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Oklahoma Sale Barns Setting Record Prices For Cattle

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Sales barns are busy across Oklahoma. Sales barns are busy across Oklahoma.
Tulsa Stockyards owner Joe Don Eaves said some cattle are going for 30 percent more per pound than last year. Tulsa Stockyards owner Joe Don Eaves said some cattle are going for 30 percent more per pound than last year.
Though the number of cattle in the U.S. is low, demand is growing for beef in countries like Japan, South Korea and Mexico. Though the number of cattle in the U.S. is low, demand is growing for beef in countries like Japan, South Korea and Mexico.
TULSA, Oklahoma -

The highest prices for beef on record are showing up at sale barns all across Oklahoma.

Like many livestock auctions in Oklahoma, the Tulsa Stockyards has been busy. Many ranchers are selling cattle, because the price is sky high. 

"I've never seen cattle that high, ever," said Joe Don Eaves, Tulsa Stockyards owner.

Tulsa Stockyards owner Joe Don Eaves says some cattle are going for 30 percent more per pound than last year.

"It's amazing what some of these cattle are bringing," he said.

Supply and demand is fueling the spike in prices. Eaves says the overall number of cattle in the U.S. is the lowest it's been since the 1950s.

It's mainly because of the drought in Oklahoma and several other big cattle producing states. Because of the hot, dry weather, the supply of cattle is low.

But consumer demand for beef is growing, especially in foreign markets like Japan, South Korea, and Mexico.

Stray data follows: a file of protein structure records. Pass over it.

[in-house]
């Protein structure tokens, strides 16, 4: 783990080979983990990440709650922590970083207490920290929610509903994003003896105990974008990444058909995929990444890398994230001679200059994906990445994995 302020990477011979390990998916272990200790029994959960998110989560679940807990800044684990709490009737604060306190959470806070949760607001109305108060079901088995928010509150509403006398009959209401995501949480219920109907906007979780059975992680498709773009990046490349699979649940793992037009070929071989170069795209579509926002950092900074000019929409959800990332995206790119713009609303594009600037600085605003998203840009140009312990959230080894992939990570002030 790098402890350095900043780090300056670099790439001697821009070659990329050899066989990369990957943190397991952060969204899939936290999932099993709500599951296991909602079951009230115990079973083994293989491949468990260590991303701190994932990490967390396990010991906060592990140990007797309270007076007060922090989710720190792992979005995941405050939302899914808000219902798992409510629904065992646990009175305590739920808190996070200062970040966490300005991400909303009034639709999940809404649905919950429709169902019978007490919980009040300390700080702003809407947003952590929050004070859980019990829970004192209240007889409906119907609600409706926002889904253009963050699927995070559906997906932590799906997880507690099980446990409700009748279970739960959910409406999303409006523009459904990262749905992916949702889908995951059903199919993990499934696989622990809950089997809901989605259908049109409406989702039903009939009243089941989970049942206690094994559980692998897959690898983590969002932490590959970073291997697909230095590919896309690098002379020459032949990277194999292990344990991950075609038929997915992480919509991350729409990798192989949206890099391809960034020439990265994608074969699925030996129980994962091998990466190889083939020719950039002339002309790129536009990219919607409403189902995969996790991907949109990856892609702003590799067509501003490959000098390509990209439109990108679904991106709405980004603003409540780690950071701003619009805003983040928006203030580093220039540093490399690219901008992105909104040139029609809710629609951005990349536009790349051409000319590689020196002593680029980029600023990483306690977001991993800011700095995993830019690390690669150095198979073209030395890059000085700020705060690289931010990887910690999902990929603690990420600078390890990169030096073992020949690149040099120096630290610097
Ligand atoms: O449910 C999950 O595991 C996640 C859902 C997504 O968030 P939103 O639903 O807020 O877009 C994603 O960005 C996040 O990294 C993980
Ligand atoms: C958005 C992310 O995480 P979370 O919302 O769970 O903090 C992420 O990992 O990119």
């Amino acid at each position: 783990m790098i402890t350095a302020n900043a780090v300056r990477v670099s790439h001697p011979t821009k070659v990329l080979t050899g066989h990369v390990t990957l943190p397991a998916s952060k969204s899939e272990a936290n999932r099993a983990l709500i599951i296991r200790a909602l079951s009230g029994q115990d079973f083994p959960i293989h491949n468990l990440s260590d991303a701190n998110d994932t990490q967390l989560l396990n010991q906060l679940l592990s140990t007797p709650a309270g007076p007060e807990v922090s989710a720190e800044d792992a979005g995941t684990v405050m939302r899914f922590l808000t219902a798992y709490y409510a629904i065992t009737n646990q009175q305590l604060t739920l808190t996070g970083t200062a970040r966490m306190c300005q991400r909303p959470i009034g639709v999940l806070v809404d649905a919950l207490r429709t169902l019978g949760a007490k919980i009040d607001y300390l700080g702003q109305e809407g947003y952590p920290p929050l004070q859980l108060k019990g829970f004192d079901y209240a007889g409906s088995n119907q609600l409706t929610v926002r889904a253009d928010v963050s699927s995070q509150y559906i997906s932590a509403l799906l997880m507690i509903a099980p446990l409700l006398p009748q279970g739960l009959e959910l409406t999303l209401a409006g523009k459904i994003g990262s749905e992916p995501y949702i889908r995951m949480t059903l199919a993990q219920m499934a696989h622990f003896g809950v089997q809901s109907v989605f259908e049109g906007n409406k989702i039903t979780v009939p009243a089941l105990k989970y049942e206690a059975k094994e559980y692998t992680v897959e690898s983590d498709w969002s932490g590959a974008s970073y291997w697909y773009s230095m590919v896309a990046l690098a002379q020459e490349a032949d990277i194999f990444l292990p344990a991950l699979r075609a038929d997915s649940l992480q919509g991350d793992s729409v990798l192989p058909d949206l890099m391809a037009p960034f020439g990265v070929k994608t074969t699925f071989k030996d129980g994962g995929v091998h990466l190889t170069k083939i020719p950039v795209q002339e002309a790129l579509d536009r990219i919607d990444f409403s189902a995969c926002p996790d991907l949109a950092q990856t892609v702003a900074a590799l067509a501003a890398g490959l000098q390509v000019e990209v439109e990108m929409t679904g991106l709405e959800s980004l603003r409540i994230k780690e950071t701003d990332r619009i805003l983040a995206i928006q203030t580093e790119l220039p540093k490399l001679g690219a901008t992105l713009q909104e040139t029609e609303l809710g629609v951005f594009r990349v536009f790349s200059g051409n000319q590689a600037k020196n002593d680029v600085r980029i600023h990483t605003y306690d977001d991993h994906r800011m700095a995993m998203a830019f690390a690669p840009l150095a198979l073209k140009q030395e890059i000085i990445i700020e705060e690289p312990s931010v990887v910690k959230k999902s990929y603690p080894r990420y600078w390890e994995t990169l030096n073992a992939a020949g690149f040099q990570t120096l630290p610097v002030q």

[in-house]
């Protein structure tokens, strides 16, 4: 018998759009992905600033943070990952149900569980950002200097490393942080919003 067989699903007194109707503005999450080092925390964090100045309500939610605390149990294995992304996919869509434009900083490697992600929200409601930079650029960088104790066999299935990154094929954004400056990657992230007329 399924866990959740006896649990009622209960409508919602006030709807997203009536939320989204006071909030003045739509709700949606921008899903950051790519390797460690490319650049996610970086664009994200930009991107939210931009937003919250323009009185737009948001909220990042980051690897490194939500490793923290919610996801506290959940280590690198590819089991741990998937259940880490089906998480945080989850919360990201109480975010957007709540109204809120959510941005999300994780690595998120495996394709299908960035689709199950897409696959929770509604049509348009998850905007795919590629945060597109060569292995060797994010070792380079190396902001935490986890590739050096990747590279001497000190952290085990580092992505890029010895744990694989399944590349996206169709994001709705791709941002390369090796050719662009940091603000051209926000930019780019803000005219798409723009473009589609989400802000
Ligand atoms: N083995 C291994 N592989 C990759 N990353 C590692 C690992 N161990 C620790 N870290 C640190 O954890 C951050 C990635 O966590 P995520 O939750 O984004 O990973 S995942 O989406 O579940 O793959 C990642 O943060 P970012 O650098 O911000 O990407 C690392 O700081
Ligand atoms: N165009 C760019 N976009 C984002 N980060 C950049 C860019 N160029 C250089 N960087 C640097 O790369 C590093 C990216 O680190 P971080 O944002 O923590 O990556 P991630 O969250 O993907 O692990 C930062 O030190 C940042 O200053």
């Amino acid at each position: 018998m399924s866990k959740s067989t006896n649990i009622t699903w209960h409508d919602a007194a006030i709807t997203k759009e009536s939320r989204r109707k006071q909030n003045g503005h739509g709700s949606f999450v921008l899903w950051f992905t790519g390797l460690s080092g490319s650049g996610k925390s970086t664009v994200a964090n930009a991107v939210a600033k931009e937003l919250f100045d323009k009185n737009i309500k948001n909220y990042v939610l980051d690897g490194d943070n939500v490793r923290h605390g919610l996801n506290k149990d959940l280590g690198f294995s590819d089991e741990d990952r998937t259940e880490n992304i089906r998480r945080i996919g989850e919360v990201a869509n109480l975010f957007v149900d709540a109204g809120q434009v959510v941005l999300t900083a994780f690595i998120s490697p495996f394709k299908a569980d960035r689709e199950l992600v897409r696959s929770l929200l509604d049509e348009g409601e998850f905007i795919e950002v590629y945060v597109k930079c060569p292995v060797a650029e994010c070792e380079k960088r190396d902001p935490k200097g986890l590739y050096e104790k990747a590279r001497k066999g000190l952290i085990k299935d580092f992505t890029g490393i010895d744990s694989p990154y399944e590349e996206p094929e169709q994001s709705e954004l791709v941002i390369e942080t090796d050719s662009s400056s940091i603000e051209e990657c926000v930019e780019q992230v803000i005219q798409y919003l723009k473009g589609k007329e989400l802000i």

"There's more appetite than there are cattle right now," Eaves said.

So prices are high, and sales are booming. But it doesn't necessarily mean ranchers are raking in the profits.

"They're making money. But not as much as everybody thinks because expenses just got out of hand this year," said Joe Don Eaves, Tulsa Stockyards.

Many ranchers already had to get rid of some of their cattle this summer, because of the drought. Others limped through the brutal span of weather, but profit margins are suffering because of high costs. 

"I hear of hay going for $75, $80 dollars a bail, or more even. You know, when you go to buying hay and paying that kind of price for it, it really cuts into the profit, and feed is higher than I've ever seen it," he said.

If cattle prices weren't as high as they are now, many ranchers would really be in trouble. But, for now, many are taking advantage of the increased prices while demand is high, and hoping 2012 is a year with much better weather.

Here's the downside of the high prices: we're all going to likely pay more for beef at the grocery store.

Also, many ranchers who are selling off much of their herds will have to pay higher prices for replacement cattle this spring.

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